Router Plane

Router Plane


Getting back into my woodworking lately, and one of the things that's been exciting me is the idea of making my own tools. It's sort of rare anymore, but historically most craftspeople made a lot of what they needed. In the case of woodworkers, it's all the more sensible as a large number of the tools that you need to work wood can themselves be made of wood.

So this is what's called a router plane. It's job is to cut or clean the bottoms of grooves (dadoes or rabbets), partial mortises like those for hinges, and smoothing the inside of things like dovetails.


Metal router planes are still made and sold, and vintage models pop up in decent condition on eBay from time to time as well. In either case, they command a fairly high price for something I may use only occasionally, and the truth is I really kind of just wanted to try my hand at this whole tool-making thing.

I looked at a number of user made router planes online to get a sense for the general structure. Many of them have handles, like mouse ears, on either side of the upper portion. I decided I'd make a mid-sized plane, and as such, the body itself should provide enough room to get my thumbs or even my palms into the effort of pushing the plane.

I had a random plank of zebrawood that was pretty much perfect in width, but to get the right thickness, I'd have to laminate two pieces together. So that's what I did. When I was making this, I hadn't yet acquired and tuned up my smoothing plane, so I used sandpaper glued to a known true surface to flatten the parts. It worked reasonably well, but there ended up being a little gap in places. I think it'll be ok.

Once it was laminated up, I decided to do some rough shaping. First I rough cut the slope off the front, and then used my (hand) jigsaw to cut out the center area. I was lucky enough to have recently received my oscillating spindle sander. I used the belt attachment to do the exterior shaping, but the spindle was particularly helpful for the interior of the plane, which would've taken absolutely forever to get smooth and clean without it. I'm doing my best to use hand tools whenever possible, as I hate the noise and fury of machines for the most part, but sometimes pragmatism really demands a concession.

Initially I was going to make my own blades as well, to take total control over the thing, and I actually did one trial blade out of W2 tool steel that worked really quite well. I think I'll probably make some small chisels out of the same stock one of these days. Ultimately I decided that for the sake of usability and having a wider array of blade widths available to me without the effort of sourcing steel bar stock, cutting and shaping it, honing it, heat treating it, etc. etc., I'd make the plane accept the standard pattern blades, which are pretty inexpensive ($14 for the one I have there, I think) and available in a range of both metric and imperial widths.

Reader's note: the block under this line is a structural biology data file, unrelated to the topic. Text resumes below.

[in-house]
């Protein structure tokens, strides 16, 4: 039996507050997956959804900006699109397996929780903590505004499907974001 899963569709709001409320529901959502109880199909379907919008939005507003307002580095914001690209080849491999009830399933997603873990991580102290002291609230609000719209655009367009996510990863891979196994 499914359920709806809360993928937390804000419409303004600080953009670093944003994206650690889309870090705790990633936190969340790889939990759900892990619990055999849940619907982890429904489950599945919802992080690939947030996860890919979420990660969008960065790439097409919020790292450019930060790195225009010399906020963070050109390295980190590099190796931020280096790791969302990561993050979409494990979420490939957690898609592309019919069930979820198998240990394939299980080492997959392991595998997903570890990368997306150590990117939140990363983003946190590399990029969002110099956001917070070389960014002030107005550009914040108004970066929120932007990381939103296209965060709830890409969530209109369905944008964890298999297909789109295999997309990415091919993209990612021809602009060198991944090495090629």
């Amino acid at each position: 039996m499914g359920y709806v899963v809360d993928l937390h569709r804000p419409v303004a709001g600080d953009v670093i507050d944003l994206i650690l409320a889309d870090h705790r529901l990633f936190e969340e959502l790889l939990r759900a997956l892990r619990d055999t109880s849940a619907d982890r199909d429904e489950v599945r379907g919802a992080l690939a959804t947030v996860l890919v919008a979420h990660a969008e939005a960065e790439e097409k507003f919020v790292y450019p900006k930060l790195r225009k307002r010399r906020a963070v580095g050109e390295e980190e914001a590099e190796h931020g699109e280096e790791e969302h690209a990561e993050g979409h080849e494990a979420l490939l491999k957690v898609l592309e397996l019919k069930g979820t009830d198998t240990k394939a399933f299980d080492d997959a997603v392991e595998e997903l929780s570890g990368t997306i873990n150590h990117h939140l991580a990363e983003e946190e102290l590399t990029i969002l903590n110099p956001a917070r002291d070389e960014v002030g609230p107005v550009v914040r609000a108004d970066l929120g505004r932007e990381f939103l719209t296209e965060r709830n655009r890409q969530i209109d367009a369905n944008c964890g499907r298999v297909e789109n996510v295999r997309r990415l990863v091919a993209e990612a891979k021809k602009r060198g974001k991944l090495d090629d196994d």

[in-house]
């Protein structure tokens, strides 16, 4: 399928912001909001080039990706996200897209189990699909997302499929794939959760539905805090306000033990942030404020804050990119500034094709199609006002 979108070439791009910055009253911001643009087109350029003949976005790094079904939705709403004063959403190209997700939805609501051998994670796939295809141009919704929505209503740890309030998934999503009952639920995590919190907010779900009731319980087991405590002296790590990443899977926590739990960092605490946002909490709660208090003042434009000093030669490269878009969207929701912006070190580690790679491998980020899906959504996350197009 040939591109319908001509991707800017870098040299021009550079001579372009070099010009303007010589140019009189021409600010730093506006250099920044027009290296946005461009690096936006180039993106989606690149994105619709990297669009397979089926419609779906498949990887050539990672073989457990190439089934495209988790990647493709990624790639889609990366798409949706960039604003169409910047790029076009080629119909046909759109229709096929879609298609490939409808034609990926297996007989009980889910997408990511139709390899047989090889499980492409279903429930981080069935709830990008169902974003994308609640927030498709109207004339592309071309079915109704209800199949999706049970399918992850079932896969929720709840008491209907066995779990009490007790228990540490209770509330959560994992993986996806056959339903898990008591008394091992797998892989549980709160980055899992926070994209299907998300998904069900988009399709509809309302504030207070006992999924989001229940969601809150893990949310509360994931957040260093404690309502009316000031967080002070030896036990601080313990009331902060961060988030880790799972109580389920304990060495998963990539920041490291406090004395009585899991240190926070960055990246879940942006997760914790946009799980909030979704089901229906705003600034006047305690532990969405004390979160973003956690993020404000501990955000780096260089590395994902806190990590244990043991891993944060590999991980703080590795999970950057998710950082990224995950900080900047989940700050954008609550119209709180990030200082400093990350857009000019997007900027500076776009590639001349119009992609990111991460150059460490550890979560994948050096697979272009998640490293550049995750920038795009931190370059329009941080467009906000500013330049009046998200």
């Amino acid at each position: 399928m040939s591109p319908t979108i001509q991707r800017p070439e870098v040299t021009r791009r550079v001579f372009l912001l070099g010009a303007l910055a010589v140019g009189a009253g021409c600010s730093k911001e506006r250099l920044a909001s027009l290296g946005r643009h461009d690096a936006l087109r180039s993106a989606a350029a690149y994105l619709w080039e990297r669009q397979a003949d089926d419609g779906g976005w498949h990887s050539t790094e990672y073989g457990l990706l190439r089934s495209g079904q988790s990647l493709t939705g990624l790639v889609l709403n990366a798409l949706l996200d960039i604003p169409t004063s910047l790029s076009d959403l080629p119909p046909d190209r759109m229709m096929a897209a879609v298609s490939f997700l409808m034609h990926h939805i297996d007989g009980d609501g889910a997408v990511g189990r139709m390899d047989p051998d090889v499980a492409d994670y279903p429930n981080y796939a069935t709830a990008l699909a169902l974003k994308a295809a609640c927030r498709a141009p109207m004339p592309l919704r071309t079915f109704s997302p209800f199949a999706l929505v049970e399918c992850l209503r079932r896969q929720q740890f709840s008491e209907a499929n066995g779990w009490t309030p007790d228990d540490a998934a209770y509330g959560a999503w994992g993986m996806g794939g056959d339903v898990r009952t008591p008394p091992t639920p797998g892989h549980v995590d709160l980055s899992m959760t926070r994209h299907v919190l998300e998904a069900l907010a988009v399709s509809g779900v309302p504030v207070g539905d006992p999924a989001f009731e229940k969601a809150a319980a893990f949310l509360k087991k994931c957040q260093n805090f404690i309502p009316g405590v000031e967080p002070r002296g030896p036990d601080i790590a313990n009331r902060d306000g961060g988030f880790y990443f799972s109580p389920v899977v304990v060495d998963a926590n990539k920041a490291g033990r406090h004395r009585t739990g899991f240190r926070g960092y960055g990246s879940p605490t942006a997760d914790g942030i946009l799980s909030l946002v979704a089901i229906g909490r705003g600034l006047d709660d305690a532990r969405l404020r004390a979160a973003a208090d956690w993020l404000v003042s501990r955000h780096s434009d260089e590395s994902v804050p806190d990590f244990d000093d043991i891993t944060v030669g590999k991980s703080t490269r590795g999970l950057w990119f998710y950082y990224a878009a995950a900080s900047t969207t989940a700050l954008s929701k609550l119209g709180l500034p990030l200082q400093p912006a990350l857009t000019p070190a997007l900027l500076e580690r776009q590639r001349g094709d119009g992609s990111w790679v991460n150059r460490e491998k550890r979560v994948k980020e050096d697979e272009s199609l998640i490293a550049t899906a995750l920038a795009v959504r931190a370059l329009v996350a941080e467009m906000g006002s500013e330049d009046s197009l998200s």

The only tough part of that choice was that it required me to cut a diamond shaped hole perfectly straight down through the body. I ended up carefully drilling the hole (I don't have a drill press, alas) with a bit a little smaller than then blade shaft, and then even more carefully paring away what was left with a bench chisel, checking for true regularly.

It's not super easy to see, but there's also a recess carved into the base, to allow the cutter to be fully retracted to just above zero. I did that with a knife and chisel as well.

The next step was to install something to hold the cutter in place. I drilled a hole into the back and added a brass threaded insert. I then cut a knurled brass thumb screw to length so that it would press against the shaft of the cutter and hold it at depth while in use. For the moment, the fit of the mortise is so tight that the cutter stays put anyway, but that'll change eventually.

Router plane, rear

(The allen key sticking out the side is actually used to separate the blade part of the cutter from the shaft, in order to facilitate sharpening it… I just wanted to make sure it'd never be lost when it came time to sharpen the thing.)

To wrap it up, I did some final flattening of the sole, taking some test cuts as I went to ensure that the blade is exactly square to the surface being cut. It's actually still off by around a thousandth of an inch or two on one side, so I need to do that little bit of additional tuning, but that's fairly minimal. After some final sanding, I finished with a beeswax / mineral oil mixture, which is all I had at the time that's appropriate for this kind of thing, and seems to work well enough.

All told I'm really happy with it. It works like it's supposed to, and I really like the way it looks. Zebrawood is seriously hard, and working with it definitely tested my saws, chisels and my arm endurance during the flattening process, but I learned a bit, and got a good functional tool out of it.